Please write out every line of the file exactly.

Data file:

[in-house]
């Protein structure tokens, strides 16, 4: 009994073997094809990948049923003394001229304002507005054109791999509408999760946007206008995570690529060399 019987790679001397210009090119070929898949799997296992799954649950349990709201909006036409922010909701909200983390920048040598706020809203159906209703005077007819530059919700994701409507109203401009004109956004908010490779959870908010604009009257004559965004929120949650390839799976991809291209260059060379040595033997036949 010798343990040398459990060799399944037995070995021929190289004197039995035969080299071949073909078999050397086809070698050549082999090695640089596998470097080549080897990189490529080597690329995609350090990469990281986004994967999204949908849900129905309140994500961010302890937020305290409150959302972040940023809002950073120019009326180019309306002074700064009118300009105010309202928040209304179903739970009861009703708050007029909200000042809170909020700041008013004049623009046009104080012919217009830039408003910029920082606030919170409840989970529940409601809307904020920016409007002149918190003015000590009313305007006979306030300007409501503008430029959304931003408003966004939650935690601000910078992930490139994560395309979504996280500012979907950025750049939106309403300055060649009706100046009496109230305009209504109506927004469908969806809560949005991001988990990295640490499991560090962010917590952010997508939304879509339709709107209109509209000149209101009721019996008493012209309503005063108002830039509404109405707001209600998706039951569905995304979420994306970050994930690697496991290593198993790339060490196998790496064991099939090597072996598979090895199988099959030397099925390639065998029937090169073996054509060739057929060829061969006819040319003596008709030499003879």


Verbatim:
[in-house]
């Protein structure tokens, strides 16, 4: 009994073997094809990948049923003394001229304002507005054109791999509408999760946007206008995570690529060399 019987790679001397210009090119070929898949799997296992799954649950349990709201909006036409922010909701909200983390920048040598706020809203159906209703005077007819530059919700994701409507109203401009004109956004908010490779959870908010604009009257004559965004929120949650390839799976991809291209260059060379040595033997036949 010798343990040398459990060799399944037995070995021929190289004197039995035969080299071949073909078999050397086809070698050549082999090695640089596998470097080549080897990189490529080597690329995609350090990469990281986004994967999204949908849900129905309140994500961010302890937020305290409150959302972040940023809002950073120019009326180019309306002074700064009118300009105010309202928040209304179903739970009861009703708050007029909200000042809170909020700041008013004049623009046009104080012919217009830039408003910029920082606030919170409840989970529940409601809307904020920016409007002149918190003015000590009313305007006979306030300007409501503008430029959304931003408003966004939650935690601000910078992930490139994560395309979504996280500012979907950025750049939106309403300055060649009706100046009496109230305009209504109506927004469908969806809560949005991001988990990295640490499991560090962010917590952010997508939304879509339709709107209109509209000149209101009721019996008493012209309503005063108002830039509404109405707001209600998706039951569905995304979420994306970050994930690697496991290593198993790339060490196998790496064991099939090597072996598979090895199988099959030397099925390639065998029937090169073996054509060739057929060829061969006819040319003596008709030499003879």